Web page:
« ZurückWeiter »
a popular examination into the actions of the magistrates; this privilege, in all ages, has been, and always will be, abused. The best of men could not escape the censure and envy of the times they lived in. Yet this evil is not so great as it may appear at first sight. A magistrate who sincerely aims at the good of society will always have the inclinations of a great majority on his side, and an impartial posterity will not fail to render him justice.
Those abuses of the freedom of speech are the exercises of liberty. They ought to be repressed; but to whom dare we commit the care of doing it! An evil magistrate, intrusted with power to punish for words, would be armed with a weapon the most destructive and terrible. Under pretence of pruning off the exuberant branches, he would be apt to destroy the tree.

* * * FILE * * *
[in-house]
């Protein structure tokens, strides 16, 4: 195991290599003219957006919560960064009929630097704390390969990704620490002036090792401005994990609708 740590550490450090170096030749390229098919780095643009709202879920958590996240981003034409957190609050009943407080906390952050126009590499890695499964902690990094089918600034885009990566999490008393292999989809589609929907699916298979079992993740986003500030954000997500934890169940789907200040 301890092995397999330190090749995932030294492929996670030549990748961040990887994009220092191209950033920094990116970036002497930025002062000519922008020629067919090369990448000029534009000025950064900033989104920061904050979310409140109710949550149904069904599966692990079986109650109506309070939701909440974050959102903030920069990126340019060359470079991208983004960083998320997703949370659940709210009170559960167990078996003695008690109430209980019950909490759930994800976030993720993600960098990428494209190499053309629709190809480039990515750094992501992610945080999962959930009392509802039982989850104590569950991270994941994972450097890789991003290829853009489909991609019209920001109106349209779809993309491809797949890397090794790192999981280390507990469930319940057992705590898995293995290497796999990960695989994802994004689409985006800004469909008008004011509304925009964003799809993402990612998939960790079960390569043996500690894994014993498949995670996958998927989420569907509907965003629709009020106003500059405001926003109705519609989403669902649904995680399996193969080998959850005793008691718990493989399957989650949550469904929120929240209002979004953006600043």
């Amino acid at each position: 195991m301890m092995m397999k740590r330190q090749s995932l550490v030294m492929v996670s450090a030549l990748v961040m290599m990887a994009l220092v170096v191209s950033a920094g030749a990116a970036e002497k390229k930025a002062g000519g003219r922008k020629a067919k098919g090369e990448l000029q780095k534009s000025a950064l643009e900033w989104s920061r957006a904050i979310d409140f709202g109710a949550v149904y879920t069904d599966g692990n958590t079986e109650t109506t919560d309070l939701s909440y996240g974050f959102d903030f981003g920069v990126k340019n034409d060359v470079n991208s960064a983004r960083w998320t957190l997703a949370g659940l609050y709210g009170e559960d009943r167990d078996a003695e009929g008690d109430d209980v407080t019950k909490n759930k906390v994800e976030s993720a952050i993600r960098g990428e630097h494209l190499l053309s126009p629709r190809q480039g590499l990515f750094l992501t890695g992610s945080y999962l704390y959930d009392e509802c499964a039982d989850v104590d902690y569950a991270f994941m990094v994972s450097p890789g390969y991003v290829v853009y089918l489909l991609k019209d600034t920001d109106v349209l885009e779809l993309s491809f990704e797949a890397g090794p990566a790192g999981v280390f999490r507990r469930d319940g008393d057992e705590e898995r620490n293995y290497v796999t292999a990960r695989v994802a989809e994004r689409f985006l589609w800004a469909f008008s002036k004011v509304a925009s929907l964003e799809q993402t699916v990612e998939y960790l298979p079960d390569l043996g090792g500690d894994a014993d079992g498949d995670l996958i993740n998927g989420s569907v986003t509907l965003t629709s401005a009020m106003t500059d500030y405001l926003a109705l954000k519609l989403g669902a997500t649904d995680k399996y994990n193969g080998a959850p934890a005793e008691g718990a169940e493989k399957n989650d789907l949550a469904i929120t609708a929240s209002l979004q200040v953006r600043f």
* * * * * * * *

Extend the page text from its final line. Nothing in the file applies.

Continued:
It is certain that he who robs another of his moral reputation, more richly merits a gibbet than if he had plundered him of his purse on the highway. Augustus Cæsar, under the specious pretext of preserving the character of the Romans from defamation, introduced the law whereby libelling was involved in the penalties of treason against the state. This law established his tyranny; and for one mischief which it prevented, ten thousand evils, horrible and afflicting, sprung up in its place. Thenceforward every person's life and fortune depended on the vile breath of informers. The construction of words being arbitrary, and left to the decision of the judges, no man could write or open his mouth without being in danger of forfeiting his head.